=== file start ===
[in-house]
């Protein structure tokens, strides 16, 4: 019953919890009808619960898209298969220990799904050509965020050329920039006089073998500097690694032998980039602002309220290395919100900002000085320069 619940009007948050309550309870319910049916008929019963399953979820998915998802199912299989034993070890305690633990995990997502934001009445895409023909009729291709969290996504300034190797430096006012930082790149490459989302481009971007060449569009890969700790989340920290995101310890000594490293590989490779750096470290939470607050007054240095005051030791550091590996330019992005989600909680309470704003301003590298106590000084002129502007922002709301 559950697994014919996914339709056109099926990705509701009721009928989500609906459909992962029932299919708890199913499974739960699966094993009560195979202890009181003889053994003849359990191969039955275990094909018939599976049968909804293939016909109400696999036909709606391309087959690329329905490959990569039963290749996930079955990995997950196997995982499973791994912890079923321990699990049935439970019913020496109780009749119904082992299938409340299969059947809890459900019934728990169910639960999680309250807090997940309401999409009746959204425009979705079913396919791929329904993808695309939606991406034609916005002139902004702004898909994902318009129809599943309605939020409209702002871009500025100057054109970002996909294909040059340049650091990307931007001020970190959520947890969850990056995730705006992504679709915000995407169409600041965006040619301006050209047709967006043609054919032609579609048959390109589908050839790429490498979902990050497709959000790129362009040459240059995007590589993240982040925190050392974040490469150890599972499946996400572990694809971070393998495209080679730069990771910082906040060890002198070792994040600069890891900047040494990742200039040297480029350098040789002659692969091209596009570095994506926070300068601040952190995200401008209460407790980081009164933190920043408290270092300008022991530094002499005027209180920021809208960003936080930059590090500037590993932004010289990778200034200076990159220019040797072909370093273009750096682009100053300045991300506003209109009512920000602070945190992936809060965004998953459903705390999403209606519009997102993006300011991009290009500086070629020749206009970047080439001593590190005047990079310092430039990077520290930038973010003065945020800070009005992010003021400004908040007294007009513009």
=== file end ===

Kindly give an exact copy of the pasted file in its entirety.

[in-house]
């Protein structure tokens, strides 16, 4: 019953919890009808619960898209298969220990799904050509965020050329920039006089073998500097690694032998980039602002309220290395919100900002000085320069 619940009007948050309550309870319910049916008929019963399953979820998915998802199912299989034993070890305690633990995990997502934001009445895409023909009729291709969290996504300034190797430096006012930082790149490459989302481009971007060449569009890969700790989340920290995101310890000594490293590989490779750096470290939470607050007054240095005051030791550091590996330019992005989600909680309470704003301003590298106590000084002129502007922002709301 559950697994014919996914339709056109099926990705509701009721009928989500609906459909992962029932299919708890199913499974739960699966094993009560195979202890009181003889053994003849359990191969039955275990094909018939599976049968909804293939016909109400696999036909709606391309087959690329329905490959990569039963290749996930079955990995997950196997995982499973791994912890079923321990699990049935439970019913020496109780009749119904082992299938409340299969059947809890459900019934728990169910639960999680309250807090997940309401999409009746959204425009979705079913396919791929329904993808695309939606991406034609916005002139902004702004898909994902318009129809599943309605939020409209702002871009500025100057054109970002996909294909040059340049650091990307931007001020970190959520947890969850990056995730705006992504679709915000995407169409600041965006040619301006050209047709967006043609054919032609579609048959390109589908050839790429490498979902990050497709959000790129362009040459240059995007590589993240982040925190050392974040490469150890599972499946996400572990694809971070393998495209080679730069990771910082906040060890002198070792994040600069890891900047040494990742200039040297480029350098040789002659692969091209596009570095994506926070300068601040952190995200401008209460407790980081009164933190920043408290270092300008022991530094002499005027209180920021809208960003936080930059590090500037590993932004010289990778200034200076990159220019040797072909370093273009750096682009100053300045991300506003209109009512920000602070945190992936809060965004998953459903705390999403209606519009997102993006300011991009290009500086070629020749206009970047080439001593590190005047990079310092430039990077520290930038973010003065945020800070009005992010003021400004908040007294007009513009």